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A Three-Part Film Series Focusing on Anti-Semitism in American Film and American Society

Thursday, November 14, 2019 16 Cheshvan 5780

6:30 PM - 9:30 PM


Taught by Judy Kuper Jaffe
Join us for the movie, refreshments, and discussion.

Please select which dates you plan to attend by clicking the box next to the date and indicating how many will be attending each session.

Session One Movie: Gentleman’s Agreement This film illustrates the kind of quiet anti-Semitism that was an anathema to a country that had just returned from a war against the Nazis and had not yet seen the establishment of the modern State of Israel. Does it still exist today? Gentleman’s Agreement tells the story about journalist Phil Green (Gregory Peck) who takes on a high-profile magazine assignment about anti-Semitism. This 1947 Oscar winner demonstrates attitudes and mores of the post-World War II era in both NYC and our backyard of New Canaan and Darien.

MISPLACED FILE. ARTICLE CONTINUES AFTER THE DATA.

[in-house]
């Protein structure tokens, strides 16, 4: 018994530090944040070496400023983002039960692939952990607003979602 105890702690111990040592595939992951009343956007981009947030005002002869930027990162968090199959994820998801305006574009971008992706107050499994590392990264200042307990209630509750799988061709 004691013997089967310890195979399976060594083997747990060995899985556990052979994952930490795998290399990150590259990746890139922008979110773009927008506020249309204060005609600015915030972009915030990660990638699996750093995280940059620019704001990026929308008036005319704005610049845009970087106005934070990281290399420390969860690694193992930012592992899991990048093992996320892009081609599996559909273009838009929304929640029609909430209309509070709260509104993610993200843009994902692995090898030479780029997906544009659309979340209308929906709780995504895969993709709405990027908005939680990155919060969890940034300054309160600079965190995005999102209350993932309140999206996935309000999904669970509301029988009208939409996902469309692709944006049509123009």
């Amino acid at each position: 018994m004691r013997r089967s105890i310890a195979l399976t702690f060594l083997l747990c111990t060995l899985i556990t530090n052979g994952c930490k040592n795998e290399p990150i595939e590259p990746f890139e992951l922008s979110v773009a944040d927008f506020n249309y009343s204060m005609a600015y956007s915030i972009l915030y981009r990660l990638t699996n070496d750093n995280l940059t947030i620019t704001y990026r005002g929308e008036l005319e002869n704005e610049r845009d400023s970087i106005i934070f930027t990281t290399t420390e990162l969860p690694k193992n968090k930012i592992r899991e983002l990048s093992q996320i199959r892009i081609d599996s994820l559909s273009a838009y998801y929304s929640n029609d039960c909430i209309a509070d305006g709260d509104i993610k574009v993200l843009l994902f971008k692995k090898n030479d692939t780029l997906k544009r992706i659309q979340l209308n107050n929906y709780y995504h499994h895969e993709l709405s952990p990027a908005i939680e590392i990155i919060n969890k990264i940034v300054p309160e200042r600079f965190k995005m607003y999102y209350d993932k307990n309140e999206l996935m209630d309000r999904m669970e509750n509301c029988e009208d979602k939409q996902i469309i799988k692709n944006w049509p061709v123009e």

Session Two Movie: School Ties  Like Gentleman's Agreement, School Ties (1992), set at an exclusive prep school in the 1950s, explores prejudice and cultural pride as a Jewish football star and scholarship student is pressured to hide his religion. David Greene (Brendan Fraser) struggles with his silence about his faith as he faces the force of religious intolerance at this prestigious institution.

Session Three Movie: Driving Miss Daisy Based on true events in 1948, Driving Miss Daisy (1989) explores racism and anti-Semitism in the South. Miss Daisy (Jessica Tandy) is a Jewish widow who lives alone in Atlanta, Georgia. After her 40-year-old son Boolie (Dan Aykroyd) decides she is no longer able to drive, he hires Hoke Colburn (Morgan Freeman), an African American chauffeur. Were racism and anti-Semitism in the South so different and distinct?

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Sat, November 16 2019 18 Cheshvan 5780